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My AL MVP Pick: Cliff Lee

18 November 2008

As the site has done for every MLB awards pick, has its survey of 27 baseball writers up for AL MVP. The real award will be announced at 2 p.m. ET, so I wanted to comment on the picks now, before the news comes out.

First, here’s the survey.

Dustin Pedroia 14 votes
Joe Mauer 4 votes
Justin Morneau 4 votes
Francisco Rodriguez 2 votes
Grady Sizemore 1 vote
Kevin Youkilis 1 vote
Cliff Lee 1 vote

Which of those picks would you say jumps out at you? Let’s evaluate each of these candidates one by one:

Dustin Pedroia: By far the most common pick, and also the player I expect to win the award. A Yankee fan friend and I have taken to calling him Dusty McHustlePants (my buddy because he hates the Sox and Pedroia drives him crazy, me because I delight in writers and broadcasters who praise Pedroia’s grit/hustle/scrappiness, while ignoring the fact that he’s also a very talented athlete). Pedroia has a decent case for the award, hitting .326/.376/.493 while playing excellent defense at second base. I see very little difference between a player who had a great season on a 50-win team and a player who had a great season on a 100-win team. But if you like your MVPs to hail from playoff squads, Dusty meets that requirement too.

Joe Mauer/Justin Morneau: The fact that the same number of panelists voted for Morneau as for Mauer just leaves me shaking my head. There’s no adjustment made for position (high-offense first basemen are a dime a dozen; catchers who hit like Mauer are surefire Hall of Famers), and too much emphasis placed on context-dependent stats like RBI, with too little emphasis placed on a far more telling stat like OBP (Mauer finished 2nd in the league at .413, even won the batting title to placate the Wee Willie Keeler-voting set). Aside from adjusting for positional averages, I give catchers bonus credit for playing the most grueling position on the diamond, and for the fact that playing 162 games (or even 150) at C is impossible, resulting in a built-in disadvantage in counting stats both traditional (HR, RBI, R, H) and sabermetric (VORP, Win Shares).

Joe Mauer was the best position player in the American League this year. While I only ranked a personal Top 7, I’m not sure that Morneau would’ve made my Top 10.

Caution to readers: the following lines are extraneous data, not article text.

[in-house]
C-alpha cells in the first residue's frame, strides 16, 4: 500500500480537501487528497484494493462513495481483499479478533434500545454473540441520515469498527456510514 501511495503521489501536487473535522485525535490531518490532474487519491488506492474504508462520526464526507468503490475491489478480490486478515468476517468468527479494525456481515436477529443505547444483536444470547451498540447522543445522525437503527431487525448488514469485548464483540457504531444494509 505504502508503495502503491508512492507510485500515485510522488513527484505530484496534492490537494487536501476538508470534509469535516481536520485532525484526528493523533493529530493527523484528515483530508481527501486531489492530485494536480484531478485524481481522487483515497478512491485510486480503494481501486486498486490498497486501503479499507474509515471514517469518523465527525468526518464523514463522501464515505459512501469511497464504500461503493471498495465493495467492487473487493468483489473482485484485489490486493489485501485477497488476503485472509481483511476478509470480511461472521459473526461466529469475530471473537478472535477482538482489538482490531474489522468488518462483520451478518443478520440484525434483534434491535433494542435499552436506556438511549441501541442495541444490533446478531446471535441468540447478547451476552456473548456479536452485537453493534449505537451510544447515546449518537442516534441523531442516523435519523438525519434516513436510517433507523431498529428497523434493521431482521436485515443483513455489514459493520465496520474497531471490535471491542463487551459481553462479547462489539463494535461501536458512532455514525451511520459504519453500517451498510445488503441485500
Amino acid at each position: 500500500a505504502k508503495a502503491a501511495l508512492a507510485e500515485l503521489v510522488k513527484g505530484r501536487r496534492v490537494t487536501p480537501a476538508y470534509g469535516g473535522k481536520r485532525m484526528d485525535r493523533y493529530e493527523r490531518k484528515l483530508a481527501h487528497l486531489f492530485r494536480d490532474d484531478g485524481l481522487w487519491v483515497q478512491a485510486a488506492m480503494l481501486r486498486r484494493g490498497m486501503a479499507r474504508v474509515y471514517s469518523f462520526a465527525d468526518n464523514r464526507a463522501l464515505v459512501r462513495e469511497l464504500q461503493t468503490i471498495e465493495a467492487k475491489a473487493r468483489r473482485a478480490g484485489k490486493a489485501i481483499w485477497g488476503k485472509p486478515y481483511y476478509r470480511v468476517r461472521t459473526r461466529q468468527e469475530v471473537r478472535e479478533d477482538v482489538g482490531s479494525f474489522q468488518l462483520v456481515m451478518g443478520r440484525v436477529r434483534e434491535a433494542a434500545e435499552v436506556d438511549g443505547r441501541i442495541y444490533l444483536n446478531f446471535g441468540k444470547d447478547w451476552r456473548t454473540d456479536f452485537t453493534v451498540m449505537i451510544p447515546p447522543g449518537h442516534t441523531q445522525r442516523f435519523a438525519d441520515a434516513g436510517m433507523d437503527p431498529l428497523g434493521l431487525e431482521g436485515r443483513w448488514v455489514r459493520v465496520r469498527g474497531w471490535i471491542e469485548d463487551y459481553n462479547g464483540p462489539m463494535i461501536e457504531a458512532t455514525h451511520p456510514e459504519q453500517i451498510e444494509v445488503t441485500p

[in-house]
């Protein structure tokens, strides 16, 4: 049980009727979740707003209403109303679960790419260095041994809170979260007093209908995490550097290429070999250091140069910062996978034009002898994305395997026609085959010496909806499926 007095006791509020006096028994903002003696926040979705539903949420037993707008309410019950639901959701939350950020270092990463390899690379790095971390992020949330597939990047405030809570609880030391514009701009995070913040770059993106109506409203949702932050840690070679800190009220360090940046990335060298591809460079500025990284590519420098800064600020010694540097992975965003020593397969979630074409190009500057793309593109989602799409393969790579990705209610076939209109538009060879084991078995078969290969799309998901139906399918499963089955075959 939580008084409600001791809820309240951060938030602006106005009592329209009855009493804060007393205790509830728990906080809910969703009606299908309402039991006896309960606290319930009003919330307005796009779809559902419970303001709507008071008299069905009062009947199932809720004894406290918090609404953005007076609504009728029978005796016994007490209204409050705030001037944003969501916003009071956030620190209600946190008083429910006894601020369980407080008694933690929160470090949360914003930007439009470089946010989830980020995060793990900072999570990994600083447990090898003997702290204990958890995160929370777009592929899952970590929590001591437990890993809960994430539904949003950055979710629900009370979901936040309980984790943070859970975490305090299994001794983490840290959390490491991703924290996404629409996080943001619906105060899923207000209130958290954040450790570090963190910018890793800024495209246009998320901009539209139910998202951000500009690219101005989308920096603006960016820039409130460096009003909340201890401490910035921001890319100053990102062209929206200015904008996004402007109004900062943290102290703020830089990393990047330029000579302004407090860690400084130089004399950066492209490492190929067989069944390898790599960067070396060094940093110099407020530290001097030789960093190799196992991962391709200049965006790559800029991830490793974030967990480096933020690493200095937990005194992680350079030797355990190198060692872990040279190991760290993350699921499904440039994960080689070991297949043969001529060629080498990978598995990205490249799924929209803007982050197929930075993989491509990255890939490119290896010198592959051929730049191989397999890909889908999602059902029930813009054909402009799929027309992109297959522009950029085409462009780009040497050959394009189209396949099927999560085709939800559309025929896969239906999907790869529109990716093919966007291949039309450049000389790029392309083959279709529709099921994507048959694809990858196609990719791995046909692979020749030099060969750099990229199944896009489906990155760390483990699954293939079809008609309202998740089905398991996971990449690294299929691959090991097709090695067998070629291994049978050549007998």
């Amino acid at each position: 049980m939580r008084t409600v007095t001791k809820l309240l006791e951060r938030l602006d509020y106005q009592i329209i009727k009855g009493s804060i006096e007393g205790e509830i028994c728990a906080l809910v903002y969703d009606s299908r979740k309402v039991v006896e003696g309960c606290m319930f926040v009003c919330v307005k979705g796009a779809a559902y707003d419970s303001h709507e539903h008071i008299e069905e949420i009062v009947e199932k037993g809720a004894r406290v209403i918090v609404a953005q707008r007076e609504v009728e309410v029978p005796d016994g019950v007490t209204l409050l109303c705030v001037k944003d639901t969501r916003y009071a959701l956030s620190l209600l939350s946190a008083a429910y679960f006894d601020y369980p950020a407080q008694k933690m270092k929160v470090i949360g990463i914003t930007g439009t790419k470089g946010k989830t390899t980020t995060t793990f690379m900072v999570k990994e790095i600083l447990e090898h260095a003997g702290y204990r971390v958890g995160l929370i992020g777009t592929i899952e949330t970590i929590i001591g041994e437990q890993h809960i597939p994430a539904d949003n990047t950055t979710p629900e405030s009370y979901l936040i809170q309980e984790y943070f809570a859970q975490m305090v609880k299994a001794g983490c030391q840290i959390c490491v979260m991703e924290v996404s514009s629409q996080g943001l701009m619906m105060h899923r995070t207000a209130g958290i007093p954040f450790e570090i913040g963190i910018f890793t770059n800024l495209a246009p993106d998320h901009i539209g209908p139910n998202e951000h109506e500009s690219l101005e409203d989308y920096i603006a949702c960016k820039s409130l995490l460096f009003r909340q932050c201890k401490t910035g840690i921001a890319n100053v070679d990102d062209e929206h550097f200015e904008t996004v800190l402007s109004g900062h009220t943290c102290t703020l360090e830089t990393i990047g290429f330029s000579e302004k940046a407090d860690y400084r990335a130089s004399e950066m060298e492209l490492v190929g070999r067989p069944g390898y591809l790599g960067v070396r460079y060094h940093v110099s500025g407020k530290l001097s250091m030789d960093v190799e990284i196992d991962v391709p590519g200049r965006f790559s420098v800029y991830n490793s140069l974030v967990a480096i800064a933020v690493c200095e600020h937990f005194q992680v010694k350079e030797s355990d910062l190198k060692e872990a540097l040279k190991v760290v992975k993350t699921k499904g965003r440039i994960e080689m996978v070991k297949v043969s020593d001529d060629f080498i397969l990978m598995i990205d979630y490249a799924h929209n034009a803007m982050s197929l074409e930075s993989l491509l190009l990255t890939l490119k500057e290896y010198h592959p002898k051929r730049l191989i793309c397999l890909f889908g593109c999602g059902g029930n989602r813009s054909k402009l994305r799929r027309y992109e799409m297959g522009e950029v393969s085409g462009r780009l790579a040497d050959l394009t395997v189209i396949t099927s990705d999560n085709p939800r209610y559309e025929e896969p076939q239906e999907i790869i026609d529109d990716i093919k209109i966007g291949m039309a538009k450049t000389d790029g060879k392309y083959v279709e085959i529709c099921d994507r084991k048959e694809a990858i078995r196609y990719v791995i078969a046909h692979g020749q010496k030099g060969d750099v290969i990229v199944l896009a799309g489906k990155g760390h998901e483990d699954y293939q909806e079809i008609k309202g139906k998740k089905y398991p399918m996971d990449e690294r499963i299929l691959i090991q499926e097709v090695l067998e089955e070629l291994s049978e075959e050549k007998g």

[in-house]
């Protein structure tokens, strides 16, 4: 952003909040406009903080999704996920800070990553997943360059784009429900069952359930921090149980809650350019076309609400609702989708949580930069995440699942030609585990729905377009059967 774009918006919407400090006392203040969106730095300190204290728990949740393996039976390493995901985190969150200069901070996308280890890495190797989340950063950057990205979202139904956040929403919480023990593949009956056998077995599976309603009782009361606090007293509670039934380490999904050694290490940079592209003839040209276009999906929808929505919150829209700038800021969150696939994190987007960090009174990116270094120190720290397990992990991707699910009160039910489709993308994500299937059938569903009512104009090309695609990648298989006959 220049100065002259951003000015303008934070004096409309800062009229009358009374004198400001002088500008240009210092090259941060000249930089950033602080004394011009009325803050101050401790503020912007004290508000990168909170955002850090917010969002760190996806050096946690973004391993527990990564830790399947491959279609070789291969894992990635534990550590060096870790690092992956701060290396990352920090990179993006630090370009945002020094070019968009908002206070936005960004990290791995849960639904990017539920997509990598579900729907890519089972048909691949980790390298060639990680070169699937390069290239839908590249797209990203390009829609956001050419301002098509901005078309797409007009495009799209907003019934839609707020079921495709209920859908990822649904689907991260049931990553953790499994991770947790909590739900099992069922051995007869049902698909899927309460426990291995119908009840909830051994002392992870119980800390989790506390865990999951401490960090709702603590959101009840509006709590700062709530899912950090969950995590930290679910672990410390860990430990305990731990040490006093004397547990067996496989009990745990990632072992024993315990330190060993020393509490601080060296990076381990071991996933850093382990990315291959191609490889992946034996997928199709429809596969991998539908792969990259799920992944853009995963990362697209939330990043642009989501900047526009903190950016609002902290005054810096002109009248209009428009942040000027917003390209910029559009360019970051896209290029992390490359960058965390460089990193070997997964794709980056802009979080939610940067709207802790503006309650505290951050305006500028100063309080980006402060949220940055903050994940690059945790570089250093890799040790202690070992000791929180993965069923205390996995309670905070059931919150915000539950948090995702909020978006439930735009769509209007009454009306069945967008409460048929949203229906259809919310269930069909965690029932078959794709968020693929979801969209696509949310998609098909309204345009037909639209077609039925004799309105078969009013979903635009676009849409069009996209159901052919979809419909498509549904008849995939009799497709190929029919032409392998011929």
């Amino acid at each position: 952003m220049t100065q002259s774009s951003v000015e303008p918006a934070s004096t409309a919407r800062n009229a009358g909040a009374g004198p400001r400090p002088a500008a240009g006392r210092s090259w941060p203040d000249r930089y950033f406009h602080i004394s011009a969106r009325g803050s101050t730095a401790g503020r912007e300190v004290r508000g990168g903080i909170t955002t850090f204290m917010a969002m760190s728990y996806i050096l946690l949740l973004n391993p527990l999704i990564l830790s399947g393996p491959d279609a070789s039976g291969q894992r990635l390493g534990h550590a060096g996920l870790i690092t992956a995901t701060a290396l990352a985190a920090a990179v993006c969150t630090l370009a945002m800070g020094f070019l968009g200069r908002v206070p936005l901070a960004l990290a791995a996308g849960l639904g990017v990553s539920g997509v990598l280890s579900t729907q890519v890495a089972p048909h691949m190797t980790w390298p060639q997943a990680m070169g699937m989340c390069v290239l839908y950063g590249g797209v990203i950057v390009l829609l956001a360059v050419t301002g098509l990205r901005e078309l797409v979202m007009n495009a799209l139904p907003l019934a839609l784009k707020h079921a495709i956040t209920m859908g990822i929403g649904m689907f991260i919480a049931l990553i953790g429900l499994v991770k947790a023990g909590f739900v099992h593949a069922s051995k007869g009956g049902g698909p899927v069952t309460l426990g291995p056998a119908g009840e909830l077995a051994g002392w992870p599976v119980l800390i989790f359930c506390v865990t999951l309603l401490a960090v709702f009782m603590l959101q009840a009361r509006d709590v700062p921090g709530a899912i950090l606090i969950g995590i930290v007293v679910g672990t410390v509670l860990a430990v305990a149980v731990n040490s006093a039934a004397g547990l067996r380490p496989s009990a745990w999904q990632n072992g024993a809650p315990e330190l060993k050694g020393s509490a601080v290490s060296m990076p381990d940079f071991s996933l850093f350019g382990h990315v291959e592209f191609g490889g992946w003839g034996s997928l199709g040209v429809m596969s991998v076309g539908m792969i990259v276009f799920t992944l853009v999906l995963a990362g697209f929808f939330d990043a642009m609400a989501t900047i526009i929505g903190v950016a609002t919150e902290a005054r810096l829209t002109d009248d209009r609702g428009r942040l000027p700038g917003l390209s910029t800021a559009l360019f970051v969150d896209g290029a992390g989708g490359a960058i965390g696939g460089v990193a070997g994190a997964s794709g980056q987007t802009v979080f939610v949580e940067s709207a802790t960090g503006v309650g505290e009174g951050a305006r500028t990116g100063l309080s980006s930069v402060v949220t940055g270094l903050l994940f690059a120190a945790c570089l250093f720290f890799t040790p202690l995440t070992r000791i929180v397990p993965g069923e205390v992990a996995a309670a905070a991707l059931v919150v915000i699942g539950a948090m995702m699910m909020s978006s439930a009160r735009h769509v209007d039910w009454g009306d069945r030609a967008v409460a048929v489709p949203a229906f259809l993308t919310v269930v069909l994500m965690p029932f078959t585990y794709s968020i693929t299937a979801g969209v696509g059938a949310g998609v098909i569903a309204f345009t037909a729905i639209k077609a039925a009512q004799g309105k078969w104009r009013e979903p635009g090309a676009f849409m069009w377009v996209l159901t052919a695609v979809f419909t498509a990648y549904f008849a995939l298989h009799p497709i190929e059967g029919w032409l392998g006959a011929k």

Francisco Rodriguez: I’m not going to pick on any specific voters for this pick, ESPN or otherwise. Let’s just say that if you believe the 4th-best closer in the league should be the MVP, Jerome Holtzman is shedding a tear from the afterlife at the monster he created.

Grady Sizemore: Keith Law goes it alone on this one, and it’s a highly defensible pick. There are some voters who’ll have a hard time voting for anyone who hit .268 (well, not the geniuses who picked Ryan Howard in the NL, but other folks). Many others will ding Sizemore for playing on a non-contender. But name any advanced stat — VORP, WARP, WPA, Win Shares — Sizemore is very near the top in every case. He’s the second-highest position player on my ballot of seven, for the record.

Kevin Youkilis: Now here’s an interesting pick, by Buster Olney. Youkilis trumps Pedroia, Mauer, Morneau and almost everyone else in the league with a lovely line of .312/.390/.569. He played on a playoff team and played his usual strong defense at first base (while filling in capably at third when needed too). My preference of Mauer, Sizemore and Pedroia over Youkilis just comes down to those three playing tougher positions. Youkilis gets dinged a bit for missing 17 games too (even Mauer played 146 to Youk’s 145).

And lest we forget, Youkilis is the star of the best clip in the history of the Internets. I’ve seen the clip about 6,000 times, and I’m still never sure if Orsillo and Rem-Dog are going to make it all the way through without having a coronary.

Cliff Lee: Wait, what insane asylum escapee picked a starting pitcher on a .500 team for AL MVP?! Why, it’s the horribly unphotogenic Canadian in this photo, of course!